You can pretty much guarantee that each and every year, whichever the franchise is based upon, we will be treated to a new Lego game from Travellers Tales and this year is certainly no exception with the release of Lego Marvel Super Heroes 2 arriving next month and this month to coincide with its movie counterpart, we have The Lego Ninjago Movie Video Game (for the benefit of repetition I’ll refer to it as simply Lego Ninjago from now on).  While Lego Ninjago tries some things new to the series, as fun as the game can be, it’s pretty much the same battled tested formula.  With the game following the movie quite closely, I won’t speak of the plot here so that I can avoid revealing any potential spoilers, just in case you plan on watching the movie anytime soon with the family.

The Lego gaming franchises have always had a smash everything, hack ‘n’ smash style gameplay and arguably with Lego Ninjago, it feels more of a natural process then what’s come before, because you know, ninja’s.  One of the new elements that has been introduced and quite frankly was a welcomed surprised, was that you can level-up the characters XP style.  As you progress though the game, you’ll be able to level-up elements such as combos lasting longer, enemies being stunned for a lengthier duration, more collectible studs being dropped and more.  Some of the combat level-ups don’t make the game feel much easier than it already is, because after all, the series has always been very accessible to pretty much everyone, which has also always been one of the franchises strongest points.  So with that said, I opted to level-up my stud increase, to help feed my addictive personality as I needed to collect all those studs!

Speaking of studs, in almost every Lego games that’s come before, one of the ways in which you’d access end of level bonuses, would be via the amount of studs you’ve collected at the end of said level.  However, while much of the mini objectives remains the same, such as little side activities, hidden collectibles and so forth, your stud count no longer contributes towards your end of level rewards.  How this works now, is that all the studs you collect, whether it be during a level, in-between levels or free-play, they all count as one, in a singular stud progression bar.  I found this a little bit of an odd change initially, but on the plus, at least it stops me from having that uncontrollable urge to focus of stud collecting in every single level (though that won’t stop me smashing everything, as that remains as therapeutic as ever).  If I’m honest, I prefer the way it was before, as I like to see my studs hit that satisfactory 100% at the end of the level, but it’s nothing off putting as I’m neither here or there with it.  Though I’ll be interested to see if Lego Marvel Super Heroes 2 follows that same formula.

One of the biggest aspects of the Lego gaming franchise has been the co-op play and with Lego Ninjago following the lead of the TV series and of course the movie, and with playable characters (plus the many, many that are unlockable) such as Lloyd, Cole, Nya, Jay, Kai, Zane and Master Wu, Lego Ninjago also has a high emphasis on co-op play.  Don’t get me wrong, playing on my own is fun, but it’s even more fun playing the game with my young son.  However, this fun is somewhat ruined by the severe lag that I’ve experienced playing on the Xbox One (I don’t know if this issue is apparent with other formats), which happens when usually more than two playable characters are on screen, whether I’m playing solo or co-op.  It’s very disappointing, especially given that this game isn’t pushing any technical boundaries, so I hope that this issue is patched out ASAP, because it’s a problem that shouldn’t be happening.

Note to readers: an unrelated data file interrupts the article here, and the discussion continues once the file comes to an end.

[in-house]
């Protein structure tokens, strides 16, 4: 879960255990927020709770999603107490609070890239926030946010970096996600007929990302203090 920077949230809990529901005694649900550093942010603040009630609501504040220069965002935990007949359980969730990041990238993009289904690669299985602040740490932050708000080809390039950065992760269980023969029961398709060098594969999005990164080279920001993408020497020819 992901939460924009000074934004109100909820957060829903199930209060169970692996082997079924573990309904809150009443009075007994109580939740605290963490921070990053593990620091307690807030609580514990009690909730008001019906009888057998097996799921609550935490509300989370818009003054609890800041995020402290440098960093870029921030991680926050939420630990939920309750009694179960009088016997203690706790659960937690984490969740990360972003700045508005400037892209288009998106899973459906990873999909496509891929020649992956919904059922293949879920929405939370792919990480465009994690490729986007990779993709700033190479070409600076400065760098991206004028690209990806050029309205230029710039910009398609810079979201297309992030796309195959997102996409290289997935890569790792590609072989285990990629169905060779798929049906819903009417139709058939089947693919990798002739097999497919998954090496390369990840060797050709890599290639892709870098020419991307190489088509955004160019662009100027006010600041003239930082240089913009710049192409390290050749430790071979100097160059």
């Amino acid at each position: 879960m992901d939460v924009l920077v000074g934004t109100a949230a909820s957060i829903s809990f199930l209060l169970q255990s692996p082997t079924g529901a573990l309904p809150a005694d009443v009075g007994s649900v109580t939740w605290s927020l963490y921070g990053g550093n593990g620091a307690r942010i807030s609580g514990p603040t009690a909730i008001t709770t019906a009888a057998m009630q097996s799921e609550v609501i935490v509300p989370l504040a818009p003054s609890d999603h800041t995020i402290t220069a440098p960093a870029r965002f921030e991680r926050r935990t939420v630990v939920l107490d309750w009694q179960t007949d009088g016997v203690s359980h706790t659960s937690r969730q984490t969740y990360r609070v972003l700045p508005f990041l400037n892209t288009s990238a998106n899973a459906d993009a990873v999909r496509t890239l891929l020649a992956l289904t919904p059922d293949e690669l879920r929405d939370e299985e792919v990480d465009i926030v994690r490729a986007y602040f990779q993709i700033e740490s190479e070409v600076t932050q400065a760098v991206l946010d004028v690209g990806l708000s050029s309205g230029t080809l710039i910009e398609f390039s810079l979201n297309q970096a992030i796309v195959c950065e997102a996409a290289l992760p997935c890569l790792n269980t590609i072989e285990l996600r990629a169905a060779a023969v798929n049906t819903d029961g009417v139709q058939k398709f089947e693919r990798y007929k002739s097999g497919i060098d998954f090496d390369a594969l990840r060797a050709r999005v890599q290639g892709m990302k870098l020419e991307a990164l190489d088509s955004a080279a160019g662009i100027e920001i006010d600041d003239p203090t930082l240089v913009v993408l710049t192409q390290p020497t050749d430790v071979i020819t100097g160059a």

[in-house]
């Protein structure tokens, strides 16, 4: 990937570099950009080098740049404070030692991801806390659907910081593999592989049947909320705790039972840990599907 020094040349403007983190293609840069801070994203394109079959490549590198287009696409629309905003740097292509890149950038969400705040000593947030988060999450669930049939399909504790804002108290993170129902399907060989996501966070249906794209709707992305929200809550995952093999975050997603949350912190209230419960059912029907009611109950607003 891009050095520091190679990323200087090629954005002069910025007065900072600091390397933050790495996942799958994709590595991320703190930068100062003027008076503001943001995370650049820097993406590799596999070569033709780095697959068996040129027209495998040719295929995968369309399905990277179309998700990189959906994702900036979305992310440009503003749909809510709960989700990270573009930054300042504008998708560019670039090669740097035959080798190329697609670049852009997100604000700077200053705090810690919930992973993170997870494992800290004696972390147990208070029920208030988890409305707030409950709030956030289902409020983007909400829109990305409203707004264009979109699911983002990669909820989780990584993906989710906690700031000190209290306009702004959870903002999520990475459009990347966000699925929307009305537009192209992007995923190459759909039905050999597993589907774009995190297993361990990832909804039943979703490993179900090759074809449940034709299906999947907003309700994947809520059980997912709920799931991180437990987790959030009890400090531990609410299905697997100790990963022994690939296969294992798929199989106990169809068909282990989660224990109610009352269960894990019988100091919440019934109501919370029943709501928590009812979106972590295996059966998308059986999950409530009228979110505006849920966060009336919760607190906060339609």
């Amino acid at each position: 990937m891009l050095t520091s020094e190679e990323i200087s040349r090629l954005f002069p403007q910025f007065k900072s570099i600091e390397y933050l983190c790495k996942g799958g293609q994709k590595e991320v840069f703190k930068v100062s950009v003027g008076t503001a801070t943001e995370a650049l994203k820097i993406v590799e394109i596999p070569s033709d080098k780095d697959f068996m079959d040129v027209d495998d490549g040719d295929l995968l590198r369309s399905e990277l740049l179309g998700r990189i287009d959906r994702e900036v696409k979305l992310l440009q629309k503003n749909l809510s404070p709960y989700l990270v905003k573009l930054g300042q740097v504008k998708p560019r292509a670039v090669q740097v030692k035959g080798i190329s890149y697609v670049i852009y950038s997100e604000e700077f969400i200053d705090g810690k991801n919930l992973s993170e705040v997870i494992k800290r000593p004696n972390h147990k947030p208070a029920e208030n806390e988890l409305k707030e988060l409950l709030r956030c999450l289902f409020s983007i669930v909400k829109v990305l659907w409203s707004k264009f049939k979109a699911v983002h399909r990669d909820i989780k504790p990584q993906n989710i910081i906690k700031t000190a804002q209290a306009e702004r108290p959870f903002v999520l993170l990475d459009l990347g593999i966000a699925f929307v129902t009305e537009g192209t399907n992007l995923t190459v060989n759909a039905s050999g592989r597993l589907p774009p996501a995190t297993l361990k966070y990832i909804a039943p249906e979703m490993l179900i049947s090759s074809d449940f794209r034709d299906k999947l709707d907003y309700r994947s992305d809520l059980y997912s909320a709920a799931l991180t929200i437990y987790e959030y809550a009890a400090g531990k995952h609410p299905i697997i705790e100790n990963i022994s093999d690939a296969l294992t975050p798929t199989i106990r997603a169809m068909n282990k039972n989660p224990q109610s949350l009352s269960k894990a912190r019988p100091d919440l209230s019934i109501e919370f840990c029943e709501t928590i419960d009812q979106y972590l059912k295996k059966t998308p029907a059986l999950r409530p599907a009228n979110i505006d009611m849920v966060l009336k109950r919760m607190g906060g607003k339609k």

That said, there’s still plenty of fun to be had with Lego Ninjago, whether it be the campaign across eight quite lengthy missions, the new Challenge Dojo’s to hone your skills and fight-off hordes of bad guy ninja’s or borrowing from the Lego Dimensions series, the Battle Maps, where you’ll be able to battle against friends and family locally in dedicated arenas with up to four players.  It’s just a shame that the lag can be very off putting, not to mention frustrating, because it partially ruins what should be an excellent Lego game.

In conclusion, if you or your child plan on watching The Lego Ninjago Movie like I, this video game adaptation will act as a fitting and fun antidote long after you’ve finished with its cinema offerings, because with its wall-running, long-jumping, slicing and dicing, The Lego Ninjago Movie Video Game is a fun experience full of humour and laughs for you and your family alike.



Author

Richard Lee Breslin
Richard Lee Breslin

Gamimg has been my life for 30+ years and will always be my passion. I have a BDes Hons Games Development and Digital Media, and I hope to one day turn my passion for gaming and writing into a living. My favourite gaming series are Resi Evil, Metal Gear Solid, Silent Hill, Assassin's Creed, Uncharted and The Last of Us. I collect gaming merchandise, comics and movies. I love football (namely Aston Villa) and WWE. I can also often be found wondering the outskirts of Raccoon City. Follow me on Twitter @Solidus5nake